Electrical distribution systems are found supplying power in all sorts of factories, data centers, hospitals, and large commercial complexes.
The reliability of these systems is critical to keeping businesses and services running smoothly.
So, when a failure occurs, the first inclination of the facility team might be to blame some aspect of the system, including the manufacturer.
However, though the electrical switchgear may be the point at which a problem is most visible, the source of the problem may be elsewhere or, in fact, much earlier.
This is because the reliable performance of an electrical distribution system goes beyond the equipment itself. It is also greatly dependent on safety-related considerations during the design and installation phase, as well as during operation and maintenance.
For specifying engineers, delivering system designs with the highest possible power availability and safety requires identifying and mitigating every risk.
For facility teams, operational and maintenance practices that address all risk factors are key to enhancing reliability and safety while minimizing costs over the entire life cycle of the system.
Standards - like IEC 61936-1 for medium voltage (MV) systems and IEC 60364 series for low voltage (LV) systems - as well as local regulations provide a sound basis for installation design.
But they don’t address every unique aspect of every location. There could be remaining risks that need to identified and mitigated.
So let’s have a look at some of these potential risks, specifically for MV systems, and some best practices that can help avoid them.
Please note this is a brief overview.
An arc fault can be caused by a few different factors, including aging insulation, a foreign object, or an overvoltage. If large enough, it can damage the installation and harm people. The IEC 62271-200 standard specifies possible arc fault locations, causes, and preventative measures.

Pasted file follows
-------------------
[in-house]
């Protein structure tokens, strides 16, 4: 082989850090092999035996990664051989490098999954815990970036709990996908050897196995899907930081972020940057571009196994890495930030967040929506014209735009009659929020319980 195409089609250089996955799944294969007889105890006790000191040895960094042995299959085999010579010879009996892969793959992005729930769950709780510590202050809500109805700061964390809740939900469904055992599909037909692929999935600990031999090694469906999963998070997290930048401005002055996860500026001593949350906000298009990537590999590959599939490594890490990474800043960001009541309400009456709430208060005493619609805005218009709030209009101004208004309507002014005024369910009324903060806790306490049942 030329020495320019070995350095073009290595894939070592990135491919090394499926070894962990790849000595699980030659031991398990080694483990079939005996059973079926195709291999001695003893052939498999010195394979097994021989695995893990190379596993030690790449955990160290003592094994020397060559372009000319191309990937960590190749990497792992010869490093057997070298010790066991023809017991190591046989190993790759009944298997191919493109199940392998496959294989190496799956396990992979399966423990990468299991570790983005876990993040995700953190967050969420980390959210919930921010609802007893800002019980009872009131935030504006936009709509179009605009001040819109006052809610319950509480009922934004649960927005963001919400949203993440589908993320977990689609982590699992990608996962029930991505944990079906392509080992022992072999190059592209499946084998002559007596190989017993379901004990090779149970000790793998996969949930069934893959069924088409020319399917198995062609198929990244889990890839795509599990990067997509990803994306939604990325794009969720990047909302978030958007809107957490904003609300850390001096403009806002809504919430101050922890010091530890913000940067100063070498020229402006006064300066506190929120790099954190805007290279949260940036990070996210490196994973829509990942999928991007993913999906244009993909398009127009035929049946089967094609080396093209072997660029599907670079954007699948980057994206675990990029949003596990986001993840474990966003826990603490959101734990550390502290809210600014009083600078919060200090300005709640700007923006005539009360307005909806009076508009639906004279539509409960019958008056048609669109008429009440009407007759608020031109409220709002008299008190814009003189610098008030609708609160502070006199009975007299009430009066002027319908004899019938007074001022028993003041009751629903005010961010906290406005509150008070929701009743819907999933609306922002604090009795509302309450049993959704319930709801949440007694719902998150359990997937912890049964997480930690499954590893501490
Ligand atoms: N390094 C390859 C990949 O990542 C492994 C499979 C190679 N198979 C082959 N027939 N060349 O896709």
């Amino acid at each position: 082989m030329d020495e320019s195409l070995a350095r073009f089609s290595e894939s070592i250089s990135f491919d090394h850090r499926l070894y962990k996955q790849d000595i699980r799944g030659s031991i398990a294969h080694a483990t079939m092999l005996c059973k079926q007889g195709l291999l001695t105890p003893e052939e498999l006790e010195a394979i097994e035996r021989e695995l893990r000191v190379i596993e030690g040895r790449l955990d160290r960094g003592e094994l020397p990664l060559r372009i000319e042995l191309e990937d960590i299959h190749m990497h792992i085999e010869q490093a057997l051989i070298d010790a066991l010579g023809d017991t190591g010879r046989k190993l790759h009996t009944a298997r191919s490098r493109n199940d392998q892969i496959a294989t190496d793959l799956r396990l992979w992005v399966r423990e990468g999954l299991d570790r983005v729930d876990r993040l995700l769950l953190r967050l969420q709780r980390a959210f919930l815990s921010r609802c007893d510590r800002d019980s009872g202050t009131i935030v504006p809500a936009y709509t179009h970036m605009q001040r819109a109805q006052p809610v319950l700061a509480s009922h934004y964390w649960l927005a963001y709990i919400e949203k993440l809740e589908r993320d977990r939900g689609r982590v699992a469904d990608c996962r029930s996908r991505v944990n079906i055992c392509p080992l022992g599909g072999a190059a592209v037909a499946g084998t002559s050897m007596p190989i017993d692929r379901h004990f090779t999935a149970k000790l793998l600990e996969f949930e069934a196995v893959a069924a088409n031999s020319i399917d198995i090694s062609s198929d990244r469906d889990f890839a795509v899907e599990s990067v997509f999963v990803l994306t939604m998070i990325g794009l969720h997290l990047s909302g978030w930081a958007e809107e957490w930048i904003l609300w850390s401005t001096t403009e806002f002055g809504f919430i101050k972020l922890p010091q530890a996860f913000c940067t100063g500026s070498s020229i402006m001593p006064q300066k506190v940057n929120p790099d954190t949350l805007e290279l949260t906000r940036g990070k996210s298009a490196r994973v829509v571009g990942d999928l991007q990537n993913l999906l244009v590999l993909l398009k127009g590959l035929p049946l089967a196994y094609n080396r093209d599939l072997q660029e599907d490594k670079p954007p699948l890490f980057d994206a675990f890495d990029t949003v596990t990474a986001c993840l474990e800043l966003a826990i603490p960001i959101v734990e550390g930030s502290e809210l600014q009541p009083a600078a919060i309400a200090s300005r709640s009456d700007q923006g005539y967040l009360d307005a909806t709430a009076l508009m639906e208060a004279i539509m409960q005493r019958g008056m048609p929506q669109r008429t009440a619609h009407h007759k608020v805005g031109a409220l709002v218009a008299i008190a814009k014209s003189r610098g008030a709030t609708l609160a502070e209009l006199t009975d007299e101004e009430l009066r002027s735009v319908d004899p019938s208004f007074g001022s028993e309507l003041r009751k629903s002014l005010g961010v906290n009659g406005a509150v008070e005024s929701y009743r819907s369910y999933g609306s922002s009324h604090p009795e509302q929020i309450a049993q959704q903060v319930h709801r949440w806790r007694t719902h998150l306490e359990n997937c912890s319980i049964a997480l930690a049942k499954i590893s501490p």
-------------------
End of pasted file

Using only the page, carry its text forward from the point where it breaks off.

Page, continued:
Specifying ‘arc-classified’ switchgear will help limit exposure to arc effects on nearby personnel; however, it not enough to address all possible situations.
To ensure performance isn’t compromised, the installation conditions defined by the manufacturer need to be respected.
Standards and regulations that address installation procedures define minimum clearances to avoid accidental contact with bare, live conductors. But some situations may pose risks not addressed by the regulations. Procedures for ‘live work’ make personnel more aware of the dangers, and thus accidents rarely occur.
However, the possibility of indirect contact with an accidentally energized part is also a serious threat. These ‘step’ or ‘touch’ voltages are due to lack of effective grounding.
Designs rules for grounding systems provide good protection, but only if connections remain effective and the values used for calculation are not exceeded.
Beyond electrical accidents, mishaps can include falling from ladders or other high places, collision with equipment due to lack of working space, and injuries due to moving heavy loads without proper lifting tools. That’s why it’s a best practice to review all tasks, ensure enough free space is available for each, and document all recommended tools and procedures.
The environmental conditions electrical equipment operates in can greatly affect its performance and reliability. Uncontrolled humidity can be the most detrimental factor, along with temperature, dust, and corrosive gases.
Therefore the design of the electrical room should take these factors into consideration, as well as the need for monitoring and control of temperature and humidity.
Any plan for ventilation should avoid the possible negative effects of cold, damp, and dust on MV switchgear.
The rated characteristics of an electrical installation are set at the design stage based on the forecasted service. However, changes can occur over the service life, such as the addition of loads, cables, or capacitors.
Or maybe there’s been a higher than expected level of lightning strikes.
This could push the system beyond its ratings, increasing risk of failure.
So it’s important to periodically review and document electrical conditions and any evolutions that have occurred in the system.
Article by Didier Fulchiron, Scneider Electric Data Center Blog